If a decision maker were present, I think the show could have made it.

I’d love to read (or write) an analysis of the development of TV drama narrative paradigms, tracing through all the big game changers like Hill Street Blues, Babylon 5, Buffy, et al. I just have no conceptualization of the development before 1980, or so.

Josh Lawrence said...

I remember reading that Lynch actually would've liked to draw out the mystery indefinitely, and was forced by executives to reveal the killer. For him, the characters and the collision of rustic quirky/dark surreal was the show's core, instead of the murder mystery.

I agree that a pre-determined number of episodes could have allowed for a more coherent plan and a compromise that could have satisfied both him and the execs/audience. A large portion of the audience had seen the weirdness as spice for the whodunit instead of the main course, and stopped tuning in after the killer was revealed.

I love the final, super, bizarre episode, though, and the movie 'prequel' - Fire Walk with Me. That's the kind of stuff Lynch probably would have continued doing as long as possible, left to his own devices.

It's worth noting that Fire Walk with Me starts with a TV being smashed with an axe, which some have taken as unsubtle commentary. ;)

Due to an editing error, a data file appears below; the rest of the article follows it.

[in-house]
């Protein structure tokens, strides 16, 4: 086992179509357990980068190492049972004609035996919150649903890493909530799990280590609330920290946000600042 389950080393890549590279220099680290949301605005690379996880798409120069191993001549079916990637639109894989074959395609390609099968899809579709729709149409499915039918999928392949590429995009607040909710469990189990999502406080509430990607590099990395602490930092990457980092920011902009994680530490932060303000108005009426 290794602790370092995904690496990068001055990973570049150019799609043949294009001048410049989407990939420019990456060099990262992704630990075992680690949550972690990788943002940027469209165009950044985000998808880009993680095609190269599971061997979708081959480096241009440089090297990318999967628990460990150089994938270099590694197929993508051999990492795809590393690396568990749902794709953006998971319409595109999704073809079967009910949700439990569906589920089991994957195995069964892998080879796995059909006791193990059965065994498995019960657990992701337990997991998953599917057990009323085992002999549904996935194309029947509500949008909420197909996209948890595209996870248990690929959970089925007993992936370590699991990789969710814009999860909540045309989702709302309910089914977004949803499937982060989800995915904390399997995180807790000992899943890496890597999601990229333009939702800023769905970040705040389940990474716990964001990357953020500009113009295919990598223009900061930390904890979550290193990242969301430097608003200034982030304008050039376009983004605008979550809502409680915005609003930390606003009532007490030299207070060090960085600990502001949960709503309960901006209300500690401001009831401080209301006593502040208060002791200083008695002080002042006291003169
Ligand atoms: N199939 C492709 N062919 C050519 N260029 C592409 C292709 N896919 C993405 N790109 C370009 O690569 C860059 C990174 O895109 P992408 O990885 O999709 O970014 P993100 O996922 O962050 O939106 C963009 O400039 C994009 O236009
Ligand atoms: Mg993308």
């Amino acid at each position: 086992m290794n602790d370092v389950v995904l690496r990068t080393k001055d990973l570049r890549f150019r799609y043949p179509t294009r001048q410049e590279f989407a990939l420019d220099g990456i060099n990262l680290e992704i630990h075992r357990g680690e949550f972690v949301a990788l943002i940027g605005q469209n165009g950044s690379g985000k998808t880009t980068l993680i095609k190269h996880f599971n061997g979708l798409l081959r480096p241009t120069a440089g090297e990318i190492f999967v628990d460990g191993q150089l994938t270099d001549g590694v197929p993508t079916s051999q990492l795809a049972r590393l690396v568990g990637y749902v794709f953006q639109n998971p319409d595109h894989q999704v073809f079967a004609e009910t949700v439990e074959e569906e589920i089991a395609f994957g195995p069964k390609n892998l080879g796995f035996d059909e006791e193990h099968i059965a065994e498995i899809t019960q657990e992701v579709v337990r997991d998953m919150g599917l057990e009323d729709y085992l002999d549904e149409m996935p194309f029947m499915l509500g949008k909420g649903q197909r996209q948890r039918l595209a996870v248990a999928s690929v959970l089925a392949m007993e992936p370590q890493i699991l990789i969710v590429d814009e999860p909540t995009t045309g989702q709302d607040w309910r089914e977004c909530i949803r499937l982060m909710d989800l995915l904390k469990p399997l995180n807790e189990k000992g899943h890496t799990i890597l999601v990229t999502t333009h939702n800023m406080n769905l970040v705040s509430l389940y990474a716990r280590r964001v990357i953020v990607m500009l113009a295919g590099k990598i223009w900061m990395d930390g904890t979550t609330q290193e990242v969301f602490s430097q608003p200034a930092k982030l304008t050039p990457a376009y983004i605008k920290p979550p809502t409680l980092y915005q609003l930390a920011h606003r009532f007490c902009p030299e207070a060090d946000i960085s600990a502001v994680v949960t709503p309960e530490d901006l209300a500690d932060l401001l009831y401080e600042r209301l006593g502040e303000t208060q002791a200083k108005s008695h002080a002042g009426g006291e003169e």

Todd C. Murry said...

Weird fact I always think about - Two of Twin Peaks directors are both fathers of currently famous acting siblings (and have hard to spell names) - Stephen Gyllenhaal and Caleb Deschanel. Diane Keaton Directed at least one episode.

I agree - the movie, while kind of cooly received at the time, is truly awesome. I hope they release the original (40 minute longer) cut someday (I've read transcriptions of the edited material, and it seems hilarious - we would get tons more Kiefer). The Bowie stuff alone...

Geoff Klock said...
This comment has been removed by the author.
Geoff Klock said...

I deleted my comment because it totally spoils the very end. But to be more vague: the show does not end on a cliffhanger. It ends like lost highway ends -- at the beginning.

Curt said...

If any one thing was responsible for Twin Peak's demise, it would have to be the aforementioned "James goes to the manor house" plot. The very thought of that story line still makes me cringe.

Incidentally, the original screenplay for Twin Peaks: Fire Walk With Me is certainly worth a read. As originally envisioned, that film worked as both a prequel and a sequel to the originally series in a chillingly effective way.

Joe Gualtieri said...

Josh- you're completely correct. The series was not, for Lynch, at all about the murder mystery. The show came at the tail end of the 80s night time soap boom and was intended both be Lynch's take on that, and a bit of a pastiche as well (that's clearer in season 1, I think, with the Invitation to Love show-within-the-show). Wanting to see Twin Peaks done in a post-Whedon, season storyline style is missing a lot of the point.

Geoff- it does and doesn't end like Lost Highway. The perception that Fire Walk With Me is a prequel is part of the problem, it's not, which is alot clearer if you've read the script that was floating around on some TP fan sites at one point.